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Two works in one volume: Muhammad Qasim Hindu Shah Astarabadi Firishtah (d.circa 1620), Tarikh-e firishta, a history of Hindustan; Sikandar ibn Muhammad known as Manju (early 17th century), Tarikh-e salatin-e Gujarat, commissioned by the Talpur ruler of Sind Mir Karam’ali Khan (d.1828 AD), copied by Abu’l-Khayr, India, dated 1238 AH/1823 AD
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52
Two works in one volume: Muhammad Qasim Hindu Shah Astarabadi Firishtah (d.circa 1620), Tarikh-e firishta, a history of Hindustan; Sikandar ibn Muhammad known as Manju (early 17th century), Tarikh-e salatin-e Gujarat, commissioned by the Talpur ruler of Sind Mir Karam’ali Khan (d.1828 AD), copied by Abu’l-Khayr, India, dated 1238 AH/1823 AD
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拍品詳情

伊斯蘭藝術

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Two works in one volume: Muhammad Qasim Hindu Shah Astarabadi Firishtah (d.circa 1620), Tarikh-e firishta, a history of Hindustan; Sikandar ibn Muhammad known as Manju (early 17th century), Tarikh-e salatin-e Gujarat, commissioned by the Talpur ruler of Sind Mir Karam’ali Khan (d.1828 AD), copied by Abu’l-Khayr, India, dated 1238 AH/1823 AD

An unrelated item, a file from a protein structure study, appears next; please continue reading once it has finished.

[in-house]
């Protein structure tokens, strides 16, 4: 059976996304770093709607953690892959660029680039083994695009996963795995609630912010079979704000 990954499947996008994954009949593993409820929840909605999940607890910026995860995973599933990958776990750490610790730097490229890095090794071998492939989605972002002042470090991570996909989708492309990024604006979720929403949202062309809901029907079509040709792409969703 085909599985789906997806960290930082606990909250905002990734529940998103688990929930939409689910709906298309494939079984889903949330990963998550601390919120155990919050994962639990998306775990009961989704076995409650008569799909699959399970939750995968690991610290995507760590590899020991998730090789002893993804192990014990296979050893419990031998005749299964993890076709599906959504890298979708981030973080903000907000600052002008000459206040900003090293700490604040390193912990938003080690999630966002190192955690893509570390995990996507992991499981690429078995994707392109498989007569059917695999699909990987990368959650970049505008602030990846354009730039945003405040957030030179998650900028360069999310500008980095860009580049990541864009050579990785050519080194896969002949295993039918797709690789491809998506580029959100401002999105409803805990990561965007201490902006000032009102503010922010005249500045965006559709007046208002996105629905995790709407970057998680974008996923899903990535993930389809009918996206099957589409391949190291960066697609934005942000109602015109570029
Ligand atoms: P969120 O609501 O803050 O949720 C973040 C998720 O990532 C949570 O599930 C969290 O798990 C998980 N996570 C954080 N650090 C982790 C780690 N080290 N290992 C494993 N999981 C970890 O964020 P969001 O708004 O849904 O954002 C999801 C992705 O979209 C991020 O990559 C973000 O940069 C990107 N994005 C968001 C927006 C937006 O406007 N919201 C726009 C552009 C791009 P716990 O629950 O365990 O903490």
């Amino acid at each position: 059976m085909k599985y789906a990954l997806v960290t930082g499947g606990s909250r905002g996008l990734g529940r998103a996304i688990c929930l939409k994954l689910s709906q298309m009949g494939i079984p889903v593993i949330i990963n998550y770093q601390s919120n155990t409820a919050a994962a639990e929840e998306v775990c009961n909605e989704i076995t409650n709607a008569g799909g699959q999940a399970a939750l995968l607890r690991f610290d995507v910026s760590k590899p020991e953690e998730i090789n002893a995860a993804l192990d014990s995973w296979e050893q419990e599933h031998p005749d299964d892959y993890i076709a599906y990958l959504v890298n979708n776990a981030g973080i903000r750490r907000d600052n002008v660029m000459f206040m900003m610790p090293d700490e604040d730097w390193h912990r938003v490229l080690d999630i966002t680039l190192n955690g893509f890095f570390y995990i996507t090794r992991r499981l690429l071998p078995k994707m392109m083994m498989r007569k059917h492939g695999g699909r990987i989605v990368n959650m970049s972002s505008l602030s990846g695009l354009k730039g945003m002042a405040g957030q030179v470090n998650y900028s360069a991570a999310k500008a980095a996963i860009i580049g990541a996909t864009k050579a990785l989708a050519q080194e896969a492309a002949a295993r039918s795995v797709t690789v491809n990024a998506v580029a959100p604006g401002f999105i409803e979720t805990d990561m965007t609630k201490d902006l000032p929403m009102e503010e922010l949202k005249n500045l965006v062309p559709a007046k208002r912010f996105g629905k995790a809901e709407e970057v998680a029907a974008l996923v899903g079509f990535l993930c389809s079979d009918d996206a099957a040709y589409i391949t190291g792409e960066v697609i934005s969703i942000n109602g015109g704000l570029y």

Persian manuscript on paper, 297 leaves plus 3 fly-leaves, 27 lines to the page written in fine nasta’liq in black ink, ruled in gold and blue, 2 illuminated double pages each decorated with a floral heading and interlacing gold scrolls in the border, in a later red velvet binding
40.6 by 26.4cm.
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相關資料

Muhammad Qasim Hindu Shah was born in Astrabad in 1560 and as a child moved to Ahmednagar, following his father who had been hired as a Persian teacher by the court of Miran Husain Nizam Shah. Around 1588 he moved to Bijapur at the service of King Ibrahim Adil II who soon after commissioned him a story of India and of the Deccan dynasties.

The Tarikh-e firishta, also known as the Gulshan-I Ibrahim, presents a historical account of India, beginning before the Muslim conquest and describing the kingdoms and provinces as well more legendary events and facts connected to its geography. It is divided in twelve sections, the first ten of which give the historical account of the various kingdoms. The eleventh deals with the Muslims of Malabar and the twelfth presents the history of various Muslim saints in India. The conclusion focuses on climate and geography. Another copy of the work, dated 1152 AH/1739-40 AD is now in the Cambridge Library (inv. no.Add.2623).

Mir Karam’ali Khan Talpur (d.1828) was one of the four brothers who ruled Hyderabad, known as chahar yar ‘Four Friends’. He was a poet with the pen-name ‘Karam’ and described as well-educated and a man of literary tastes, drawing poets and learned men to his court. He compiled a book of select verses from different sources and named it Majmu’ah-ye-delgosha. He was fond of rich and beautiful swords and imported skilled sword-makers, scribes and painters. A sword bearing his name was sold in these rooms, 12 October 2000, lot 198. 

伊斯蘭藝術

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